The plot largely revolves the Gallagher family and their continual struggle with (extreme) poverty. It represents what Southside is like for so many residents. While TV shows always dramatize reality, I realized coming to this house was an exploitation of their conditions. It's entertaining to see Frank's shenanigans on TV, the emotional roller coasters characters endure and the outlandish things they have to do to survive. I didn't come here to help better their conditions, immerse myself in what their reality is or even for the donation I left: I came here for my entertainment.

Southside, Chicago is notoriously dangerous. The thefts, murders and other crimes committed on the show are not a far-fetched fantasy for many of the residents, it's a brutal reality. It's a scary way to live. Besides the Milkovich home, all the houses typically seen by tourists are occupied by homeowners. It's not a corporation or a small museum -- it's their actual property. I don't know how many visitors these homes get per day, week, month or year. Still, these homeowners have to see frequent visitors at any hour of the day, interfering with their lives. In my view, coming to their homes and taking pictures of them is a silent way of glamorizing the cycle of poverty. It's a silent way of saying we find joy in their almost unlivable conditions.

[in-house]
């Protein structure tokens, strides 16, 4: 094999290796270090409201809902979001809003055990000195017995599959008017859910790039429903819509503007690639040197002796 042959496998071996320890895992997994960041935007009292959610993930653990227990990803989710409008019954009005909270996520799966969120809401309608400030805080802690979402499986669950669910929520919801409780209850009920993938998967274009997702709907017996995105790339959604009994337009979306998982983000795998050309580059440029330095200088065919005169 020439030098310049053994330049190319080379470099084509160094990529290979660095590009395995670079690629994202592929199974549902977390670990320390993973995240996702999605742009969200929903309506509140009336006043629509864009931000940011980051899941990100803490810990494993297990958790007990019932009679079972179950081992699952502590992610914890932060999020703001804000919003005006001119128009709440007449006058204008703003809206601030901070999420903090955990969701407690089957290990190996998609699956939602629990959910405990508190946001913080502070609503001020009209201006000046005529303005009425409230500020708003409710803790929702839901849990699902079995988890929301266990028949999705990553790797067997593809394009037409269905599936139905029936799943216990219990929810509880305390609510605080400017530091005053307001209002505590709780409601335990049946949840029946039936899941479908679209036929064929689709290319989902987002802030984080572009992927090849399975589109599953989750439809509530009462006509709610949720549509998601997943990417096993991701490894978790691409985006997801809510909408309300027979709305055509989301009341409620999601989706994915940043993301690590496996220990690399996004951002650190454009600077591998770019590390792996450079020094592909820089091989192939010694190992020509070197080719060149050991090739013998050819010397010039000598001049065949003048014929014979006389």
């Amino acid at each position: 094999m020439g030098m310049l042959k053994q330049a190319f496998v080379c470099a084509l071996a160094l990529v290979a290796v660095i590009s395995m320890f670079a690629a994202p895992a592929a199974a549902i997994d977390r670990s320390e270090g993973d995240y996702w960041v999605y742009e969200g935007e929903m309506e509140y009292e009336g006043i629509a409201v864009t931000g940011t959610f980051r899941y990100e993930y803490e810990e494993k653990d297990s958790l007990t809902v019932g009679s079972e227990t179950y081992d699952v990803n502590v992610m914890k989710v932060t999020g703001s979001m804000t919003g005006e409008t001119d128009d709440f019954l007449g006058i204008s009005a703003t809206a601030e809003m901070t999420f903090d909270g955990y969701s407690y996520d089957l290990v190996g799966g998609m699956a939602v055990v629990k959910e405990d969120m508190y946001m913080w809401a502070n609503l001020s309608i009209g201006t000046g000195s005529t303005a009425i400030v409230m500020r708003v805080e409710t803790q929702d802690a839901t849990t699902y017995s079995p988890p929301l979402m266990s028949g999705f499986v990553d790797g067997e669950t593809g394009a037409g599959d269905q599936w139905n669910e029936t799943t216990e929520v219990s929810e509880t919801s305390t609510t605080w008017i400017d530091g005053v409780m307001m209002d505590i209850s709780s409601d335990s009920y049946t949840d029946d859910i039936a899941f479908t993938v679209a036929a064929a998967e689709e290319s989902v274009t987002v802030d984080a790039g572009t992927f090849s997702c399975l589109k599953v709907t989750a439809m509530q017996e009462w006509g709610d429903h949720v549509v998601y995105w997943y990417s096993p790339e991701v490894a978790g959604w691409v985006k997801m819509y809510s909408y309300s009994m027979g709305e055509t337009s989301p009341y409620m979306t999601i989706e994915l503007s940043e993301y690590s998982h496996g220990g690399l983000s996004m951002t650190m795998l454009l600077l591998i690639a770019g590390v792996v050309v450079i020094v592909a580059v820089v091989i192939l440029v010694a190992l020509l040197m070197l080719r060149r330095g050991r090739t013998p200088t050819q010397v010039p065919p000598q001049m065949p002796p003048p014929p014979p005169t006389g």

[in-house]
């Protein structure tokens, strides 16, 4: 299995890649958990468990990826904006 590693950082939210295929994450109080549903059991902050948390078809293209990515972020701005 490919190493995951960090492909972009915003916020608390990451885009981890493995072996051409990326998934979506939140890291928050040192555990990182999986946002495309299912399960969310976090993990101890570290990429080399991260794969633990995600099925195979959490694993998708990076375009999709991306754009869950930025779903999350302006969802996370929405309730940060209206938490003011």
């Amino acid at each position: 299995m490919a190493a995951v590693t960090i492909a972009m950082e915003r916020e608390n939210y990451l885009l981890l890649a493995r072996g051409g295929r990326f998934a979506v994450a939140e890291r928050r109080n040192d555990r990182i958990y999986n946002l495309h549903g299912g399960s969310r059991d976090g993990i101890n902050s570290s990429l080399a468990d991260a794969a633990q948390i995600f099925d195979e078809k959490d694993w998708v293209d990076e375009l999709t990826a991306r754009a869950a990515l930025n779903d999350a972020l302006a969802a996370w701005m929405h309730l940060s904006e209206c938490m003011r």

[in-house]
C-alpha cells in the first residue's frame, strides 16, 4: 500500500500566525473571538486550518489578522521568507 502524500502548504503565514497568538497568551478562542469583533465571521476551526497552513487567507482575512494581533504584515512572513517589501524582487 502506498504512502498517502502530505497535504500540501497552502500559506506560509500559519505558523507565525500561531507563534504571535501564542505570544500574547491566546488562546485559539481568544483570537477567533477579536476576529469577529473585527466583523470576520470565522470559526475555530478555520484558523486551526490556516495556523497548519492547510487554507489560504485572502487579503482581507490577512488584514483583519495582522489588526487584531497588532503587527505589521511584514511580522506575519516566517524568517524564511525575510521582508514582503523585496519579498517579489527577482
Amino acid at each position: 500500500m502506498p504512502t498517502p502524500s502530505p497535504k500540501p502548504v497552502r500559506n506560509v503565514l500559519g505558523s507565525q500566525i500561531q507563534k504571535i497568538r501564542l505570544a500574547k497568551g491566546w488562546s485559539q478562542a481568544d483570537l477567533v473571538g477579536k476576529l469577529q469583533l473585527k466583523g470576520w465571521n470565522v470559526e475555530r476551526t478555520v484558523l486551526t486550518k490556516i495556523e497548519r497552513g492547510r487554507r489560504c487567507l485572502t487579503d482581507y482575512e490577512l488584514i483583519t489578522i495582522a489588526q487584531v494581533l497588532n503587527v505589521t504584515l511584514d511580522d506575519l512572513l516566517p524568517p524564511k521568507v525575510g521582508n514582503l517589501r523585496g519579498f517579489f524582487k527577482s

The conceit of the show is not the issue. TV shows have a way of romanticizing very negative things all the time. The issue at hand is that several visitors are privileged enough to live in a higher quality of life.

I myself experienced the desire and excitement to see the houses. I came for the experience but left with a lesson. I understand that tourism will continue to the homes of these individuals and I am aware that my grievances may not be shared with everyone -- however, I think it's important to take a step back and think about if this were your life. Would you want hundreds, potentially thousands, of people coming to your house? Would you want people to find entertainment in your lifestyle, good and bad?

I understand the experience, excitement, and fun the trip can be. While I recommend skipping the houses altogether and just head downtown, it's most important to remember to be respectful to those very individuals whose lives have been affected so deeply by Shameless.

Cover Image Credit: itsfilmedthere.com